Leading article: President Obama can – and must – win this battle

Reform of the US health system is in the whole country's interest

Related Topics

Barack Obama's presidency will not stand or fall by the fate of his proposed reform of the US health system. Nor is the Senate's postponement of any vote until after the summer recess fatal. The delay is, however, indicative of the almighty battle of wills the President faces, with the US Congress, with his own Democratic Party, and with the massed ranks of special interests ranged around the behemoth that is the healthcare establishment in the United States – the insurance companies, the drug firms, their lawyers and lobbyists.

Together, this makes for a huge, wealthy and powerful coalition. When it also incorporates the majority of Americans who say they are content with their present health provision, there can be no mistaking the magnitude of Mr Obama's task. But, as he said in his latest foray to win over the sceptics, "this debate is not about me – I have great health insurance and so does every member of Congress". It is about the 47 million people who at any one time have no private health insurance, about the 25 million who discover their cover is inadequate, and about the toll this takes on the country as a whole.

Americans can hardly say they had no warning. Mr Obama was voted in on pledges that included tougher regulation of the financial sector, diplomatic re-engagement with the world, withdrawal from Iraq and – right up there with those priorities – reform of the health system to make insurance accessible to all. Nor can the uninsured complain about the quality of his advocacy. Mr Obama has been as categorical and consistent as any scandalised European in his condemnation of the inequalities the US health system exacerbates. Figures for infant mortality and life expectancy lag behind those in much of Europe, while more personal bankruptcies are caused by health costs than any failed business or financial scam.

Yet the longer the debate goes on, the more it seems to resemble the last blighted effort at health reform, the scheme scornfully written into history as Hillary-care. Opponents of reform seem suddenly to be on the front foot again, playing the politics of fear. They are citing waiting lists, gate-keepers and the supposed scourge of "socialised medicine", just as they did 15 years ago. Universal health insurance, they insist, will be bought at the expense of those who now enjoy some of the most comprehensive and advanced treatment in the world.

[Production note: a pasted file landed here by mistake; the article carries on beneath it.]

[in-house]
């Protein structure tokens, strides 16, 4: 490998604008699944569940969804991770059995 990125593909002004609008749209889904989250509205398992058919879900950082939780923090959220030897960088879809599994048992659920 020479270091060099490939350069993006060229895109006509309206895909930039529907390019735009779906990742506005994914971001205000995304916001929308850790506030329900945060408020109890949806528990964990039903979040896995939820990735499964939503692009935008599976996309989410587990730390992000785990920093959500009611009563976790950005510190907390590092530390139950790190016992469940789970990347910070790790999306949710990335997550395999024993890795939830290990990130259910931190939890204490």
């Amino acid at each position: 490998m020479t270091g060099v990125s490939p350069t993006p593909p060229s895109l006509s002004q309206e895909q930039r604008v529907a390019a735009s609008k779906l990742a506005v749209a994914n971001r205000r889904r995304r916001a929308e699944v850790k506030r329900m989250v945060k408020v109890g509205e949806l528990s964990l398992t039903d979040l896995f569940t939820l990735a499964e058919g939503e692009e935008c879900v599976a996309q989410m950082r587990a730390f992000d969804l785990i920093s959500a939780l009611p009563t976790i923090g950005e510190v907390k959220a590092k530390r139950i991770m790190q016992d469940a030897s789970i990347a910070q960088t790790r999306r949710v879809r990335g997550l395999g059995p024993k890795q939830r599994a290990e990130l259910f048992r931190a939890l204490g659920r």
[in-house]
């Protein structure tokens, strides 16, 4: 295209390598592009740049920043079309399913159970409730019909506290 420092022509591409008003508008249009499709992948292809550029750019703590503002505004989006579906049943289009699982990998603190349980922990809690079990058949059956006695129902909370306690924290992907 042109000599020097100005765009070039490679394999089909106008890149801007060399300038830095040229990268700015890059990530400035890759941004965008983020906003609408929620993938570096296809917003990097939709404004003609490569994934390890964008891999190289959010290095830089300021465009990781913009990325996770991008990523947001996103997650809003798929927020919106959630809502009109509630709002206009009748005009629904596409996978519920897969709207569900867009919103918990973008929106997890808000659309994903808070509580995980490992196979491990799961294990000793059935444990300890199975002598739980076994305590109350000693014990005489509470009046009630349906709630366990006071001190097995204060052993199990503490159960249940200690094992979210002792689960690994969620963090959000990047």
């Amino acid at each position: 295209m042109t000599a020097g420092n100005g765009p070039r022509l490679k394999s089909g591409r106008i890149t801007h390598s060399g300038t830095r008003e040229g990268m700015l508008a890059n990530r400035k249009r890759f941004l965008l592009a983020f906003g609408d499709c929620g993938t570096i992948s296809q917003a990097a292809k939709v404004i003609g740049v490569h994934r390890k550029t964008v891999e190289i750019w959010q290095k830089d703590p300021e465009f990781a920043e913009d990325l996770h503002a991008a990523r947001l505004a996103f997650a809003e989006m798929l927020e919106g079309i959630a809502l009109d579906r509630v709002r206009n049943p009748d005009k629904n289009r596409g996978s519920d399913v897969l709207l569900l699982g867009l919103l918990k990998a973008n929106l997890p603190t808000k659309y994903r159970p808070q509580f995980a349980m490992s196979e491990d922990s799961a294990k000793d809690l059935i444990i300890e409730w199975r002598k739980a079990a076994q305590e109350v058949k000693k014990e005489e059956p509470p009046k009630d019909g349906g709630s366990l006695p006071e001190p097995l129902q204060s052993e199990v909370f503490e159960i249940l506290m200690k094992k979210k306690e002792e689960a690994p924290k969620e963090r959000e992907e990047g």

There are many reasons, however, why Mr Obama can, indeed must, succeed. He can succeed because he has clearly studied and learnt from the mistakes made by Mrs Clinton. Rather than circumvent the insurance companies, he wants to co-opt them. And he has laid out the principles of reform, while leaving the practicalities to Congress. This has created a confusion of plans and contributed to the delays, but it has left Mr Obama free to campaign from the high ground. It has also removed the personalisation that proved so lethal to the Clinton scheme; this time blame for failure will be shared.

And Mr Obama must succeed because, although the present system serves many well, it also leaves too many people out, while devouring an ever-increasing proportion of GDP. With most people insured through their workplace, unemployment rising, and the budget deficit yawning wider, all the assumptions on which the US healthcare edifice rests are looking shaky. With energy, commitment, and even the country's parlous economic figures on his side, the President has every reason to stay in the fight.

React Now

Latest stories from i100
iJobs Job Widget
iJobs General

KS2 Teacher Cornwall

£21500 - £40000 per annum: Randstad Education Plymouth: Randstad Education Ltd...

IT Project Manager

Competitive: Clearwater People Solutions Ltd: Our client based in Chelmsford a...

Business Intelligence Specialist - work from home